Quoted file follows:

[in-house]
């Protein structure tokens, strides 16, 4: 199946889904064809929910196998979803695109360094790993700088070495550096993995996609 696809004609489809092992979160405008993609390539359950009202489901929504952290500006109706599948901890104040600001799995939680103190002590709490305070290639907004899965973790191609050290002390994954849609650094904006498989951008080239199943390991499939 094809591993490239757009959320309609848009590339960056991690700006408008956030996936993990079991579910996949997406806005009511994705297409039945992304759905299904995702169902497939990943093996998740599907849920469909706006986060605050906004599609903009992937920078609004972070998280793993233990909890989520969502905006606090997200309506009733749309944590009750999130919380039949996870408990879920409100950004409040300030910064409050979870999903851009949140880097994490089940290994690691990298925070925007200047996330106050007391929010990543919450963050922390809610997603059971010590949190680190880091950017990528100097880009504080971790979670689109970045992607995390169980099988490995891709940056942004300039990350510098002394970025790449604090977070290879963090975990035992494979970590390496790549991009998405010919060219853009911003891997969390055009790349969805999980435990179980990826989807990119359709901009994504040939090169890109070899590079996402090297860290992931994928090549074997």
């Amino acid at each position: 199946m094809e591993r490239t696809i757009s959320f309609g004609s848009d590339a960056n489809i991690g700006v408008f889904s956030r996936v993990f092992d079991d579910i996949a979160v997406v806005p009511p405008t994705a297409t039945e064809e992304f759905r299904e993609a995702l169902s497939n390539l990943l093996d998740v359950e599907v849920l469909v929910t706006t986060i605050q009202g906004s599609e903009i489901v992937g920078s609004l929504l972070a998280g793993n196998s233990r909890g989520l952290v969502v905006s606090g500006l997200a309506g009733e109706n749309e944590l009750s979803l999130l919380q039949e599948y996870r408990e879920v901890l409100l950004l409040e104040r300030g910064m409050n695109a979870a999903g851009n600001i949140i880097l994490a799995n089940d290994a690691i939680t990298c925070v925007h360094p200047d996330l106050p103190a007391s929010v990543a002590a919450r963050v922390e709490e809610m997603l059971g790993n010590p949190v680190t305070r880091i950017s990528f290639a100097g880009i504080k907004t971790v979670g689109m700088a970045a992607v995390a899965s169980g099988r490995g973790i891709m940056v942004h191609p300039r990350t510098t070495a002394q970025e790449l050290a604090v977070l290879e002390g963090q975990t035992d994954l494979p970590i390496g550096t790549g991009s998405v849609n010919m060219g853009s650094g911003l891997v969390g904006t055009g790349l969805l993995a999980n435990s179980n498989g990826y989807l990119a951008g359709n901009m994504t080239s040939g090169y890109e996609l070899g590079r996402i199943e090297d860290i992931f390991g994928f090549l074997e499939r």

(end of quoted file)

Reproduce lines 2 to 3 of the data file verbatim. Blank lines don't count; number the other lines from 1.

């Protein structure tokens, strides 16, 4: 199946889904064809929910196998979803695109360094790993700088070495550096993995996609 696809004609489809092992979160405008993609390539359950009202489901929504952290500006109706599948901890104040600001799995939680103190002590709490305070290639907004899965973790191609050290002390994954849609650094904006498989951008080239199943390991499939 094809591993490239757009959320309609848009590339960056991690700006408008956030996936993990079991579910996949997406806005009511994705297409039945992304759905299904995702169902497939990943093996998740599907849920469909706006986060605050906004599609903009992937920078609004972070998280793993233990909890989520969502905006606090997200309506009733749309944590009750999130919380039949996870408990879920409100950004409040300030910064409050979870999903851009949140880097994490089940290994690691990298925070925007200047996330106050007391929010990543919450963050922390809610997603059971010590949190680190880091950017990528100097880009504080971790979670689109970045992607995390169980099988490995891709940056942004300039990350510098002394970025790449604090977070290879963090975990035992494979970590390496790549991009998405010919060219853009911003891997969390055009790349969805999980435990179980990826989807990119359709901009994504040939090169890109070899590079996402090297860290992931994928090549074997």
């Amino acid at each position: 199946m094809e591993r490239t696809i757009s959320f309609g004609s848009d590339a960056n489809i991690g700006v408008f889904s956030r996936v993990f092992d079991d579910i996949a979160v997406v806005p009511p405008t994705a297409t039945e064809e992304f759905r299904e993609a995702l169902s497939n390539l990943l093996d998740v359950e599907v849920l469909v929910t706006t986060i605050q009202g906004s599609e903009i489901v992937g920078s609004l929504l972070a998280g793993n196998s233990r909890g989520l952290v969502v905006s606090g500006l997200a309506g009733e109706n749309e944590l009750s979803l999130l919380q039949e599948y996870r408990e879920v901890l409100l950004l409040e104040r300030g910064m409050n695109a979870a999903g851009n600001i949140i880097l994490a799995n089940d290994a690691i939680t990298c925070v925007h360094p200047d996330l106050p103190a007391s929010v990543a002590a919450r963050v922390e709490e809610m997603l059971g790993n010590p949190v680190t305070r880091i950017s990528f290639a100097g880009i504080k907004t971790v979670g689109m700088a970045a992607v995390a899965s169980g099988r490995g973790i891709m940056v942004h191609p300039r990350t510098t070495a002394q970025e790449l050290a604090v977070l290879e002390g963090q975990t035992d994954l494979p970590i390496g550096t790549g991009s998405v849609n010919m060219g853009s650094g911003l891997v969390g904006t055009g790349l969805l993995a999980n435990s179980n498989g990826y989807l990119a951008g359709n901009m994504t080239s040939g090169y890109e996609l070899g590079r996402i199943e090297d860290i992931f390991g994928f090549l074997e499939r």